“He says: ‘So… this is the guy we kill when you leave yeah’?” (U.S. Marine Corps photo)
So it makes sense the Pentagon would have a need for something that provides real-time translation to the boots on the ground. It should come to no surprise to anyone who regularly shops around on FedBizOpps.gov (the U.S. government’s business opportunities site with a name as legit as any Cash4Gold site), to see the Air Force Research Laboratory posting a need for what it calls “human language technologies.”
Meanwhile, the Navy continues to pursue its strange obsession with dolphin language . (U.S. Navy photo by Photographer’s Mate 1st Class Brien Aho RELEASED)
The Air Force wants to conduct research and development in “automatic speech recognition, machine translation, natural language processing, information extraction, information retrieval, text-to-speech synthesis, and other speech and language processing technologies.” Maybe the military should just ask Skype how they made theirs.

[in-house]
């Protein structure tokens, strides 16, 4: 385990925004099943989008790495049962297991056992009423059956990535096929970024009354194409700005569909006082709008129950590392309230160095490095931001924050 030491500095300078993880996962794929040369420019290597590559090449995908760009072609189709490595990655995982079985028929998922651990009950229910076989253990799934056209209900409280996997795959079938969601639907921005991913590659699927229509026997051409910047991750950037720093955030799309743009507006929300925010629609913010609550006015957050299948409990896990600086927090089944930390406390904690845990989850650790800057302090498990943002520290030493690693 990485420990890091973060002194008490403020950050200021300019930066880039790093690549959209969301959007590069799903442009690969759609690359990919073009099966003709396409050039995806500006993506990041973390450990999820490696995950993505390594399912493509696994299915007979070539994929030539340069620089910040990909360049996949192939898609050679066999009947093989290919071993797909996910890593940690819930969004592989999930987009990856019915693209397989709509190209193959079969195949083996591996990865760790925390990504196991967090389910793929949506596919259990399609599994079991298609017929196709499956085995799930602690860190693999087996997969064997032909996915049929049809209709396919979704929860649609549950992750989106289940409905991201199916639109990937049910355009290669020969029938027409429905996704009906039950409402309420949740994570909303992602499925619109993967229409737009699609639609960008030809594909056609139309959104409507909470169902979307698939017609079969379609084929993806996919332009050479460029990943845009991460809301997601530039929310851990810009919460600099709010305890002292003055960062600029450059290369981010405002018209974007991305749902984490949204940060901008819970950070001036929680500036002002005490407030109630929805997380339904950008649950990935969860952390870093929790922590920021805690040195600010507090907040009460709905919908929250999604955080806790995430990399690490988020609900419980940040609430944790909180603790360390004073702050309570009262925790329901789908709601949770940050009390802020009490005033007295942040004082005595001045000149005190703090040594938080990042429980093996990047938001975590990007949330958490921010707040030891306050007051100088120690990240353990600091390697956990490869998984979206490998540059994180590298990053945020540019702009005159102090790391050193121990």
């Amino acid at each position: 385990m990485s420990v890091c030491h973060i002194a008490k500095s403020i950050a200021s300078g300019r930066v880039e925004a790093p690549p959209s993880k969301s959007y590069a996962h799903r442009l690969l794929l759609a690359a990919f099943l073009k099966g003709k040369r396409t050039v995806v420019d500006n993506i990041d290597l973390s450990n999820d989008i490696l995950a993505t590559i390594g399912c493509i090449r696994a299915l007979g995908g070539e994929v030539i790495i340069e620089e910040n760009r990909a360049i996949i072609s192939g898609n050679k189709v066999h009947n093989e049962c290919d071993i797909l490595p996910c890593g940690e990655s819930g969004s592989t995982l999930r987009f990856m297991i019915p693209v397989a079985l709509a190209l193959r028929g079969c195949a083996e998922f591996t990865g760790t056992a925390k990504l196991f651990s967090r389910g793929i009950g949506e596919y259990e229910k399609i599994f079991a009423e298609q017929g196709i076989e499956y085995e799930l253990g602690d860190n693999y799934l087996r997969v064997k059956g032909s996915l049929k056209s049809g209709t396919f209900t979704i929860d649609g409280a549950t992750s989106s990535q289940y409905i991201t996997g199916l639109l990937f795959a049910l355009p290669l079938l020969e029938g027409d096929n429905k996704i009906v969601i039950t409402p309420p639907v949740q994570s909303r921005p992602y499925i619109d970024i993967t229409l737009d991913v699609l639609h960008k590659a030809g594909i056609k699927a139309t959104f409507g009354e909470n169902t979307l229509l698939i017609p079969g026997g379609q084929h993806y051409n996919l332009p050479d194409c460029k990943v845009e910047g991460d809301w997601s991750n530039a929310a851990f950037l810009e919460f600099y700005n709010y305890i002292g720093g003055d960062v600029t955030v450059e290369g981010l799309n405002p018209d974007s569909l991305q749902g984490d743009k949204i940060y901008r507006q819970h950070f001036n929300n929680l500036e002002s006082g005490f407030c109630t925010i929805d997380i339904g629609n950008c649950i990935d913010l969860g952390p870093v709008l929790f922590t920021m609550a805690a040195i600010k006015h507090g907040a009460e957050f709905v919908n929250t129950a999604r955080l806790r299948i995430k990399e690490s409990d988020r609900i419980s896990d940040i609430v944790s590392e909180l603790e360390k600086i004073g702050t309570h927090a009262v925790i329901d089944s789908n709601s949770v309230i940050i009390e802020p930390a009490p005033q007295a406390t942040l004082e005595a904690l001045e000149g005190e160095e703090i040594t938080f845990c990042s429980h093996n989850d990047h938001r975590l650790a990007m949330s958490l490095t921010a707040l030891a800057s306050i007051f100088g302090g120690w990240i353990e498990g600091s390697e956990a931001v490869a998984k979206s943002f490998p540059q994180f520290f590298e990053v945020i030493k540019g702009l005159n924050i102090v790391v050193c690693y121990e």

The Air Force’s mind-blowing rationale is that “much of the information needed to effectively understand, anticipate, manage, and operate in the global environment is found in foreign language speech, text, videos, and images” and the military is especially interested in “lesser spoken languages that have high military interest but lack sufficient linguists and automated language processing capabilities.”
Basically, everything we want to know for via signals intelligence and human intelligence is another language and we don’t have enough people who will help us translate it and the Air Force will spend $10 million over a five-year span to develop the technology to do it without human help.
Forget Texas and Oklahoma, Alabama’s internal division, or even the rivalry between the Army and the Navy academies. There’s only one state rivalry that ever erupted into armed conflict: the Ohio State-Michigan rivalry.
The reason? Toledo.
Admittedly, the war wasn’t over football. But after the 2016 Ohio State-Michigan game, the casual observer might believe that it was.
The spike in tensions was about not just the city of Toledo, but the entire area covered by a portion known as the Toledo Strip. In 1835, Michigan wanted to become a state but it had to settle ownership of Toledo first.